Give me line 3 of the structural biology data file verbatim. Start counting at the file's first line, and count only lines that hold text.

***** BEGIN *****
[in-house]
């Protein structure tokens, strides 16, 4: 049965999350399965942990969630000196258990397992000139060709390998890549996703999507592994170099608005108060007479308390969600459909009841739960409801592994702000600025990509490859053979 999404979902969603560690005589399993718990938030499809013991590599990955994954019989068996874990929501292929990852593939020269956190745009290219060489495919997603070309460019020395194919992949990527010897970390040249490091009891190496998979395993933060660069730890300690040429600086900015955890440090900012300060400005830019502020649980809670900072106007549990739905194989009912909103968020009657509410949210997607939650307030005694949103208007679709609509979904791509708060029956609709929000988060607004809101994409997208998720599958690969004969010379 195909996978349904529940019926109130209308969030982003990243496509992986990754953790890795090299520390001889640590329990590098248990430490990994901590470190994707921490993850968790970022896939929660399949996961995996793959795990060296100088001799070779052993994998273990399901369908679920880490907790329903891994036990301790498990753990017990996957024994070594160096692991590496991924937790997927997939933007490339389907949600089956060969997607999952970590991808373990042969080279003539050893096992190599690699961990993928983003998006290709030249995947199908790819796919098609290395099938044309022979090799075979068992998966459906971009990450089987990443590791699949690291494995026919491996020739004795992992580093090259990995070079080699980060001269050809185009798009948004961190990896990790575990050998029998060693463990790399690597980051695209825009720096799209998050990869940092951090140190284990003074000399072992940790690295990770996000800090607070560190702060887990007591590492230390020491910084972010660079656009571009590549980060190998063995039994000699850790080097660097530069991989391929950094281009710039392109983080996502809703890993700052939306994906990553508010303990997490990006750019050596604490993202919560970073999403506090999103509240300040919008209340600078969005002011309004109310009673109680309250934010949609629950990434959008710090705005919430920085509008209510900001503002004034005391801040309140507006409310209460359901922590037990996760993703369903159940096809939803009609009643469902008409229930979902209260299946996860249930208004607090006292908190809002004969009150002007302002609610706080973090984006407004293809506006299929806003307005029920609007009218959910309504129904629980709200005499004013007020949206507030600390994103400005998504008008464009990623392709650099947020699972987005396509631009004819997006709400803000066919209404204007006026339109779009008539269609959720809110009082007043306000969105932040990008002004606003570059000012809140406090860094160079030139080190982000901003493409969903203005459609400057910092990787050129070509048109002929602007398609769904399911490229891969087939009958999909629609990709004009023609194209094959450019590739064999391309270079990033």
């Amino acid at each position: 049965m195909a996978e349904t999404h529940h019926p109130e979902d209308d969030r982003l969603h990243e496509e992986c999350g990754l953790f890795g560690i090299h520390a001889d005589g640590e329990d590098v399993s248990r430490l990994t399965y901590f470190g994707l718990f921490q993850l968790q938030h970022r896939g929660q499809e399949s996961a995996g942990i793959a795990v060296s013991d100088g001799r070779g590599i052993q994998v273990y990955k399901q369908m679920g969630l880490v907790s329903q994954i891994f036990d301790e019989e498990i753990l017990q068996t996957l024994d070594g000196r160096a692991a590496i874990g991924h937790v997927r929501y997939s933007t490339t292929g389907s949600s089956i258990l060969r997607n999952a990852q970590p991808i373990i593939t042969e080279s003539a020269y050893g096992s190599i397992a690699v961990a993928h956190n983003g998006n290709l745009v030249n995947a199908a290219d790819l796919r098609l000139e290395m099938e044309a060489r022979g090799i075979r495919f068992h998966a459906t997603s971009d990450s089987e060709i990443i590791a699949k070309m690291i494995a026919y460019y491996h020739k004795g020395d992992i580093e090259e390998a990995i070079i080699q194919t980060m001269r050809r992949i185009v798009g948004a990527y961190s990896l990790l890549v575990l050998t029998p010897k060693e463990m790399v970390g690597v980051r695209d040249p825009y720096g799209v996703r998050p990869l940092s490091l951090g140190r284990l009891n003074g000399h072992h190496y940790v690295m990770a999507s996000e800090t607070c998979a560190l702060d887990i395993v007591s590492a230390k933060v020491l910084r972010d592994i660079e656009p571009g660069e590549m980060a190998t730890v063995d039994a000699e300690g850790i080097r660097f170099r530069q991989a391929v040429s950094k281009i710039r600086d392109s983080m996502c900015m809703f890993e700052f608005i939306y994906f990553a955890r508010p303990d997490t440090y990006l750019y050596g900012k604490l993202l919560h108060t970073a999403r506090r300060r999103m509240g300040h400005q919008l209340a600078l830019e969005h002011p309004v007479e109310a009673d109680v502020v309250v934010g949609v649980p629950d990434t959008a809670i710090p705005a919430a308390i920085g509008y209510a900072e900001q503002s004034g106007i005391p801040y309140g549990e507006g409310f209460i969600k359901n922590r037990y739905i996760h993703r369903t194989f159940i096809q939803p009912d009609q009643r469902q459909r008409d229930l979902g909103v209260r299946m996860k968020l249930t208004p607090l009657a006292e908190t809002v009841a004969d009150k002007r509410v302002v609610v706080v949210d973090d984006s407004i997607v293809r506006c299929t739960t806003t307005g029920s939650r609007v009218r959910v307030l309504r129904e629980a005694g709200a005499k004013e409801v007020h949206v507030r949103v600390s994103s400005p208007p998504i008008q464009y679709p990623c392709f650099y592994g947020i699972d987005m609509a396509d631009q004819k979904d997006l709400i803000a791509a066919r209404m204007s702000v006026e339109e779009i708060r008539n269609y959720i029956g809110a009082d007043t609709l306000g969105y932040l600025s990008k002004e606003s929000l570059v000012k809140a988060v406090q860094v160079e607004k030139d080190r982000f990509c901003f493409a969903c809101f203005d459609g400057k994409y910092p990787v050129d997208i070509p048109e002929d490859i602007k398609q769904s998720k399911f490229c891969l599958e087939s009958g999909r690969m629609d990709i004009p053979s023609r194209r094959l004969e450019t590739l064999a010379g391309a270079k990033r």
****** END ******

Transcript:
């Amino acid at each position: 049965m195909a996978e349904t999404h529940h019926p109130e979902d209308d969030r982003l969603h990243e496509e992986c999350g990754l953790f890795g560690i090299h520390a001889d005589g640590e329990d590098v399993s248990r430490l990994t399965y901590f470190g994707l718990f921490q993850l968790q938030h970022r896939g929660q499809e399949s996961a995996g942990i793959a795990v060296s013991d100088g001799r070779g590599i052993q994998v273990y990955k399901q369908m679920g969630l880490v907790s329903q994954i891994f036990d301790e019989e498990i753990l017990q068996t996957l024994d070594g000196r160096a692991a590496i874990g991924h937790v997927r929501y997939s933007t490339t292929g389907s949600s089956i258990l060969r997607n999952a990852q970590p991808i373990i593939t042969e080279s003539a020269y050893g096992s190599i397992a690699v961990a993928h956190n983003g998006n290709l745009v030249n995947a199908a290219d790819l796919r098609l000139e290395m099938e044309a060489r022979g090799i075979r495919f068992h998966a459906t997603s971009d990450s089987e060709i990443i590791a699949k070309m690291i494995a026919y460019y491996h020739k004795g020395d992992i580093e090259e390998a990995i070079i080699q194919t980060m001269r050809r992949i185009v798009g948004a990527y961190s990896l990790l890549v575990l050998t029998p010897k060693e463990m790399v970390g690597v980051r695209d040249p825009y720096g799209v996703r998050p990869l940092s490091l951090g140190r284990l009891n003074g000399h072992h190496y940790v690295m990770a999507s996000e800090t607070c998979a560190l702060d887990i395993v007591s590492a230390k933060v020491l910084r972010d592994i660079e656009p571009g660069e590549m980060a190998t730890v063995d039994a000699e300690g850790i080097r660097f170099r530069q991989a391929v040429s950094k281009i710039r600086d392109s983080m996502c900015m809703f890993e700052f608005i939306y994906f990553a955890r508010p303990d997490t440090y990006l750019y050596g900012k604490l993202l919560h108060t970073a999403r506090r300060r999103m509240g300040h400005q919008l209340a600078l830019e969005h002011p309004v007479e109310a009673d109680v502020v309250v934010g949609v649980p629950d990434t959008a809670i710090p705005a919430a308390i920085g509008y209510a900072e900001q503002s004034g106007i005391p801040y309140g549990e507006g409310f209460i969600k359901n922590r037990y739905i996760h993703r369903t194989f159940i096809q939803p009912d009609q009643r469902q459909r008409d229930l979902g909103v209260r299946m996860k968020l249930t208004p607090l009657a006292e908190t809002v009841a004969d009150k002007r509410v302002v609610v706080v949210d973090d984006s407004i997607v293809r506006c299929t739960t806003t307005g029920s939650r609007v009218r959910v307030l309504r129904e629980a005694g709200a005499k004013e409801v007020h949206v507030r949103v600390s994103s400005p208007p998504i008008q464009y679709p990623c392709f650099y592994g947020i699972d987005m609509a396509d631009q004819k979904d997006l709400i803000a791509a066919r209404m204007s702000v006026e339109e779009i708060r008539n269609y959720i029956g809110a009082d007043t609709l306000g969105y932040l600025s990008k002004e606003s929000l570059v000012k809140a988060v406090q860094v160079e607004k030139d080190r982000f990509c901003f493409a969903c809101f203005d459609g400057k994409y910092p990787v050129d997208i070509p048109e002929d490859i602007k398609q769904s998720k399911f490229c891969l599958e087939s009958g999909r690969m629609d990709i004009p053979s023609r194209r094959l004969e450019t590739l064999a010379g391309a270079k990033r």